Lola, you're one of the most promising new actresses today. But you've said that you're repeatedly typecast as the nerdy girl.

LK: I think that might be a summary of what I was saying. I would say more accurately I get cast in parts that are not the hot girl. If those parts do have sex appeal, I think it comes in a different way than a physical way. Like I've played four lesbians. Of course lesbians can be hot girls, but more butch lesbians. I've played trashier characters and my fair share of nerds. I think it has to do with a few things. Like I weigh 150 pounds on a great day, not 100 pounds. But I like playing those parts more. There's more to it. Not to say I would look down my nose at playing a conventionally sexy character in a film. I think there can be something great in that, too.

GG: I also want to say that Lola is super sexy, and I have a dream of writing her like a 1940's femme fatale part, because she could kill it doing that, and it would be totally unexpected. I think she's a transformational actress, so she could do anything. But I think that when she plays her sex bomb role, everyone's gonna be like holy shit.

Is one type of role superior to the other?

GG: Celebrating the fact that Lola's beautiful is not in any way to undermine any of the other qualities she has. I can say this because I am a woman and I don't sound like a creepy, old filmmaker, but the first time I saw Lola on tape when she auditioned, I sensed myself feeling like I imagined old creepy filmmakers feeling, which is, 'God, I wanna put a camera on that young woman,' and just wanting to capture the moment that they're in, of both their talent and their beauty and their youth. I feel that way about women of all ages, and what's magical about Lola is that she doesn't lead with it, but it's there. I remember that when I had these stills of Lola during the screen test, showing my friends, and saying, “Don't you want to see a whole movie of this girl?” I did and we got to.

Lola, you studied filmmaking at Bard College?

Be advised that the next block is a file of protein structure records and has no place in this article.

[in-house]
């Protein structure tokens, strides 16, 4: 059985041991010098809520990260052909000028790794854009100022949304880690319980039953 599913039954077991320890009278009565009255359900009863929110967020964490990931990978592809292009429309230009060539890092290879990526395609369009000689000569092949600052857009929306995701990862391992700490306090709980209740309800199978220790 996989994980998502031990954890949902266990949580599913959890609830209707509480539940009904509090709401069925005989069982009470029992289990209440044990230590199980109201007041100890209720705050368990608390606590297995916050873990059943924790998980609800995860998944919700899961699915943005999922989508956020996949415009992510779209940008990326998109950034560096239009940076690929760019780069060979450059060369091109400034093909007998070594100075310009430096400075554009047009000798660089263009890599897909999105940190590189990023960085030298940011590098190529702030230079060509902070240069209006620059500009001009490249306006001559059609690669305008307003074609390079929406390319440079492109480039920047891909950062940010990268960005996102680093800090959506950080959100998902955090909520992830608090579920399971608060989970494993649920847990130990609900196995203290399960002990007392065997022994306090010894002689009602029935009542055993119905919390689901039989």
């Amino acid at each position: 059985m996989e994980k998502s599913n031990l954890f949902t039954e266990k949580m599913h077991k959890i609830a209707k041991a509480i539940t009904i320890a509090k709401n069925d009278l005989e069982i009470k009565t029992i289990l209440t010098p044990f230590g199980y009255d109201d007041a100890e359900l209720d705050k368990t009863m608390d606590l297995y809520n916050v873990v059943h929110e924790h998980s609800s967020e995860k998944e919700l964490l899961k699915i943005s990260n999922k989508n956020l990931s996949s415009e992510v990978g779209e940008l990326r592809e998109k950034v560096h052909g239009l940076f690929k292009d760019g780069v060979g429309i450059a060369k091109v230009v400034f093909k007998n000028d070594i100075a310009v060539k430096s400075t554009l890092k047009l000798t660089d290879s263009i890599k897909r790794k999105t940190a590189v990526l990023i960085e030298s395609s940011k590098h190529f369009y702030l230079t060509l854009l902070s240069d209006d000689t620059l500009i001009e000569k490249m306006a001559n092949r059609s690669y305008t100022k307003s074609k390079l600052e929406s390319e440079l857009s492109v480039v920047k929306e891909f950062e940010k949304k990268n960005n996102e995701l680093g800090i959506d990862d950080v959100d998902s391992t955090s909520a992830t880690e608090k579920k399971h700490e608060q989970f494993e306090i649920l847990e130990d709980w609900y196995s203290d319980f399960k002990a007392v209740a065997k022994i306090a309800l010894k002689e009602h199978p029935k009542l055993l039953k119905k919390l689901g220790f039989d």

LK: Yes, it was a very cerebral and anarchistic film program, and I somehow found myself making the only narratives there, which always scarred me, because I had this anxiety that no one was ever going to make a film with me. So I had to do it myself.  I made some weird soap operas where I played all the characters, and a pseudo-homoerotic lesbian cowgirl film, where nothing actually happens, but it taught me how to be onscreen.

Now that Greta is writing all these parts for you, is filmmaking still something you need to pursue? 

LK: At the moment, the idea of making a full movie overwhelms and intimidates, so even though being on set is the greatest film school you could actually get, and working with Noah and Greta, it's hard to live up to that. Not that it's a comparison — I'm very inspired by the way that they work. I just want if I have to say something for it to be good.

Greta, is it difficult to collaborate with your partner, Noah Baumbach?

GG: Working together is an absolute joy. It's so fun to work together and share a brain and make a world together that what's actually hard is when we're working on different projects. We're both 24-hours-seven-days-a-week people, so it's really hard when we're not working on the same thing, because we only want to talk about what we're working on. That's where it's difficult.

Lola, you'll soon be seen in Mena, working opposite Tom Cruise. How was that experience for you?

LK: It's exactly like working opposite Greta Gerwig [laughs].  He did have an intense workout regimen and a trailer on set called the “Pain Cave” that he was so wonderfully generous about inviting as many crew and actors in to do a two-minute team-building exercise together, so that was really sweet. But he's a really hard worker, so it was very surreal, to be like, “Oh man, I'm sitting with Tom Cruise right now. I thought that would never happen.”